Smith Island Restoration Project

The purpose of the Smith Island Restoration is to re-establish historic tidal marshlands that provide critical habitat for threatened Chinook salmon, as well as other salmon species, in the Snohomish River basin.

The project includes construction of the new dike to hold back flood and tidal waters to protect the adjacent properties including farmland, local businesses, and Interstate 5. Once complete, the aging old dike will then be breached to let tidal water return to the historic estuary. The river water levels will ebb and flow once the old dike is breached.

The reestablished estuary will provide food and shelter to thousands of juvenile salmon on their way downstream and out to the ocean. These numbers contribute significantly toward achieving salmon recovery benchmarks identified in the Puget Sound Salmon Recovery Plan, the Puget Sound Action Agenda, and the Snohomish River Basin Salmon Conservation Plan. The Smith Island Restoration project, along with the Port of Everett’s Blue Heron Slough project and the Tulalip Tribe’s Qwuloolt Estuary project will restoration approximately 1,100 acres of tidal marsh estuary.


The Smith Island site consists of approximately 400 acres of publicly owned land located on the northeast portion of Smith Island, within the Snohomish River estuary near Everett. The site is bounded by Union Slough to the east and north, Interstate 5 to the west, and Everett’s wastewater treatment plant to the south.


Construction on the Smith Island Estuary Restoration Project began in the summer of 2015. The construction company, Scarsella Bros. Inc., was awarded the bid for the first phase. Currently, dike construction is underway as part of phase 1. In addition, drainage facilities and a construction access road are under construction. Construction will be suspended during the winter months and resume in the spring of 2018. Construction of phase 2 of the project has been awarded to Orion Marine Group. The second phase includes the construction of the aquatic habitat elements and breaching the existing dike.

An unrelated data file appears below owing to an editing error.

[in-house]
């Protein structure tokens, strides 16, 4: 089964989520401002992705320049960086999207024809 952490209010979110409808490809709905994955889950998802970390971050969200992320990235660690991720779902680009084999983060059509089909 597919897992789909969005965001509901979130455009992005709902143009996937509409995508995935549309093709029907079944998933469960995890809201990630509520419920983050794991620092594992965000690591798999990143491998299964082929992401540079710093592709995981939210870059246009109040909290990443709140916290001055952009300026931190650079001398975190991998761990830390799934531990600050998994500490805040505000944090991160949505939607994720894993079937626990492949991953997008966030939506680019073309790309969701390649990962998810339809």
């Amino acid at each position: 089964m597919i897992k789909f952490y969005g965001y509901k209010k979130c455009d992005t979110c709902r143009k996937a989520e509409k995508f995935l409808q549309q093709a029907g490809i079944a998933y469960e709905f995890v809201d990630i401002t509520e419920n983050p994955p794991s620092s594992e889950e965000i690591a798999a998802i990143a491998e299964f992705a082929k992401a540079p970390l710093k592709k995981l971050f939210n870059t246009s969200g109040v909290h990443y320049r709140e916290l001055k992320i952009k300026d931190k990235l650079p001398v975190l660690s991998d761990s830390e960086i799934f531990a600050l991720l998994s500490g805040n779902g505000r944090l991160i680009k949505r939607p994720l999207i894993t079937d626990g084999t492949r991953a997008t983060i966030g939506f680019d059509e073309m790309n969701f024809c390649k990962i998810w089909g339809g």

Chinook salmon are considered a threatened species under the Endangered Species Act. In accordance with federal law; agencies such as Snohomish County, are obligated to increase Chinook salmon numbers in the Puget Sound. This project’s goal is to increase the number of juvenile salmon who return to the ocean, helping make great strides in required salmon recovery plans.

Increasing salmon numbers has a positive impact to the economy. This restoration project will help protect commercial fishing jobs, tribal fishing rights, and increase opportunities for sports fishing enthusiasts.

Protecting farmland throughout Snohomish County is also vital to the local economy. Local agricultural production offers better prices, more variety and greater food security as well as new opportunities in exporting homegrown products.


  • The Smith Island Restoration Project will cost an estimated $28,890,079
  • Over $20,546,031 was funded through grants 
  • The City of Everett also contributed $475,000 toward the project

Recent Smith Island Press

Special Thank you to our Funders!